We were very pleased to learn that SEAiq Pilot had been used as a tool to help in researching the paper, "Finding Out Where the Pivot Point Locates Through Practical Ship Maneuvering,"
by Japanese pilot (and long-time SEAiq user) Masahiro Sato.
Here is a link to the paper (in Japanese):
The SEAiq apps are the most powerful marine charting apps for the Apple iPads and iPhones.
The SEAiq apps are free to download. The free versions allow full vector and raster chart display and support for the Active Captain Interactive Cruising Guidebook.
Included with the download is a free 1-week evaluation for all premium features, including: Waypoints, Routes, Tracks, Internal GPS, External NMEA over WiFi AIS Night colors, automatic download of weather data, Anchor Alarm, Variable Range Markers and Electronic Bearing Lines (VRM/EBL). You can re-install the app for additional week of evaluation.
Our apps are purchased once and can then used on all your iPads, iPhones, and iPods.
SEAiq Free is the only app that automatically downloads and displays all vector and raster charts published by NOAA and US Army Corps of Engineers. SEAiq USA is the same as SEAiq Free but can be purchased as normal app (no in-app purchase).
SEAiq Open (for international use) is the only app that allows you to load your own S-57, S-63, iENC, CM93, and BSB/KAP charts on your iPad/iPhone.
SEAiq Pilot is the only iPad app designed for use by river and harbor pilots. It supports the same chart formats as SEAiq Open, and has support for additional features include: docking aids, bathymetric ENCs (bENC's), manual tidal adjustment, AIS meeting point, and GPS diagnostics.
Tuesday, 30 September 2014
Thursday, 12 June 2014
We were pleased to learn that the website Cruising Guide to New Caledonia has posted detailed instructions on how to use the Cruising Guide to New Caledonia's and the Cruising Guide to Vanuatu's GPX routes with SEAiq Open:
First, let me say that if you want to use an iPad for navigation get SEAiq, You can totally forget Navionics because you can't import waypoints or routes, plus there are a host of other nagging little problems with the Navionics App typical of software designers that have never been cruising in their lives.As a side note, much of SEAiq was originally written while we were in fact cruising in Vanuatu almost 3 years ago. While we have since sailed back to the USA (completing a circumnavigation), we're very happy cruisers in areas we once sailed are finding SEAiq to be a helpful tool.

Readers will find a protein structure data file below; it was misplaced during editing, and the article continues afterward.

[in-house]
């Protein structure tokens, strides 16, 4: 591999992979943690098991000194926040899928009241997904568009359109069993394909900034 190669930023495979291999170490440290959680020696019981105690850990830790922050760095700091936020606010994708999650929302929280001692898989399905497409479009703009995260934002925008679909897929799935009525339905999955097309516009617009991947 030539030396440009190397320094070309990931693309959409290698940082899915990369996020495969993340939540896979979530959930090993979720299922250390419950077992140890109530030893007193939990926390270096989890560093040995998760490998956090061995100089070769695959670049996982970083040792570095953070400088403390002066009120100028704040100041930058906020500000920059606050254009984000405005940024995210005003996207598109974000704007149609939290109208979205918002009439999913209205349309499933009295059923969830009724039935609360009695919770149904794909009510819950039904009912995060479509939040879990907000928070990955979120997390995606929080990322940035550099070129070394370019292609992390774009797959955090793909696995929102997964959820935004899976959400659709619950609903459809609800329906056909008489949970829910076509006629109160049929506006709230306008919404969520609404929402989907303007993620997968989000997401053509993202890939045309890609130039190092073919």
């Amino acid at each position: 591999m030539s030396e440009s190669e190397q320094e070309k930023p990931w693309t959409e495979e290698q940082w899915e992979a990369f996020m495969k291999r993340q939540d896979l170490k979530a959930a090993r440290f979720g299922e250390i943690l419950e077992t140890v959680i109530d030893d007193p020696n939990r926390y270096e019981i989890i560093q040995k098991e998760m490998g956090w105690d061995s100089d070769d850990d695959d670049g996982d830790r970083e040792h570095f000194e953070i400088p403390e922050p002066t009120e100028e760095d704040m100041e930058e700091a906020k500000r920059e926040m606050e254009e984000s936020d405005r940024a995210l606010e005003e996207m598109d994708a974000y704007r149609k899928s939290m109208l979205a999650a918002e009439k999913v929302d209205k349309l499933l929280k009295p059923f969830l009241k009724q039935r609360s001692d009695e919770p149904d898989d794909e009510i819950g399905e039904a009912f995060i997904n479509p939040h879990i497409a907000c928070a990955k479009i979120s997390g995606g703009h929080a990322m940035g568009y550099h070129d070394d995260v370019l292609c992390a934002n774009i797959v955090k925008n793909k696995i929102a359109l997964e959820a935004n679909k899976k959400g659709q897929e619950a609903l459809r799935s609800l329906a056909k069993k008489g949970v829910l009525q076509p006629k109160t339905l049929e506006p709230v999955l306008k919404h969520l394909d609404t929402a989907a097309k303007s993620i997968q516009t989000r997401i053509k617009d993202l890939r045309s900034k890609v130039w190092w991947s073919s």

Saturday, 7 June 2014
On June 4, we were excited to have the opportunity to accompany members of the Biscayne Bay Pilots in Miami, Florida. The purpose was to watch how SEAiq Pilot was used by the pilots and discuss opportunities for improvement.
Port Miami is the Cruise Capital of the World because of the huge number of cruise ships that operate from it. It is also a major cargo port. The port is undergoing massive changes to prepare for the larger vessels after the Panama Canal expansion is complete.
Captain Chris Marlow hosted the trip. Captain Bill Reyelt and Captain Peter Curtiss were the pilots on duty while Captain Marlow was able to focus on how SEAiq Pilot is currently used by the Biscayne Bay pilots.
|Captains Marlow and Reyelt|
|Northern General on her way out of Port Miami|
We also joined the Carnival Victory Cruise Ship as she headed from Miami for the Caribbean. You can see several iPads on the bridge using different PPU hardware combinations.
|Navicom Dynamics ChannelPilot (left) and Marimatech CAT ROT (right)|
Here you can see the latest Navicom Dynamics Channel Pilot (left) and the Marimatech CAT ROT (right). Both are magnetically mounted on the bridge wing of the Northern General. The Biscayne Bay Pilots demonstrated use of both devices with SEAiq Pilot.
The ChannelPilot operates as a stand-alone device with its own AIS antenna, high resolution GPS, and gyro compass. The ChannelPilot does not rely on the ship's AIS plug at all so when using it the pilot is totally self contained.
The Marimatech CAT ROT device is the external GPS sensor which communicates with a second device that is plugged into the AIS Pilot Plug port inside the bridge. Both devices transmitted their sensor data and worked great with SEAiq Pilot.
We were impressed with the ease of setup for both ChannelPilot and CAT ROT, and the high quality of the sensor data they presented using SEAiq Pilot.
The new Post-Panamax vessels that are expected to soon be prevalent are a tight fit in Port Miami. Capt Marlow showed how even on smaller vessels you could not see from the bridge how the vessels were exactly positioned in the turning basins, for instance. Using SEAiq Pilot gives them an extra reference point to compare with what they could see from the bridge. The Biscayne Bay pilots make heavy use of the Docking Aids in SEAiq Pilot to display distances from their vessel to the edge of navigable areas. Occasionally, rain in Port Miami can be so heavy as to obscure visibility and it is very valuable to have tools such as SEAiq Pilot to refer to.
Thanks again to the Biscayne Bay Pilots for hosting us and sharing their expertise with us!
|Capts Reyelt and Curtiss referring to SEAiq Pilot|
|Aboard the Pilot Boat leaving the Cargo Ship Northern General|
Friday, 6 June 2014
The current issue of SAIL Magazine includes a review of 10 top iPad navigation apps, including SEAiq USA/Free (the versions of SEAiq intended for recreational use in the USA). We encourage you to read the entire article; we've posted a copy of the review for SEAiq.
Friday, 23 May 2014
Some of our SEAiq Pilot users have recommended the Anker iPad mount for holding their iPads while on the bridge. It is light weight, folds up easily, sturdy and will hold an iPad or iPad mini. Below are pictures shared by Capt Jeff Baken from South East Alaska. Note that this product may not be suitable on smaller recreational vessels.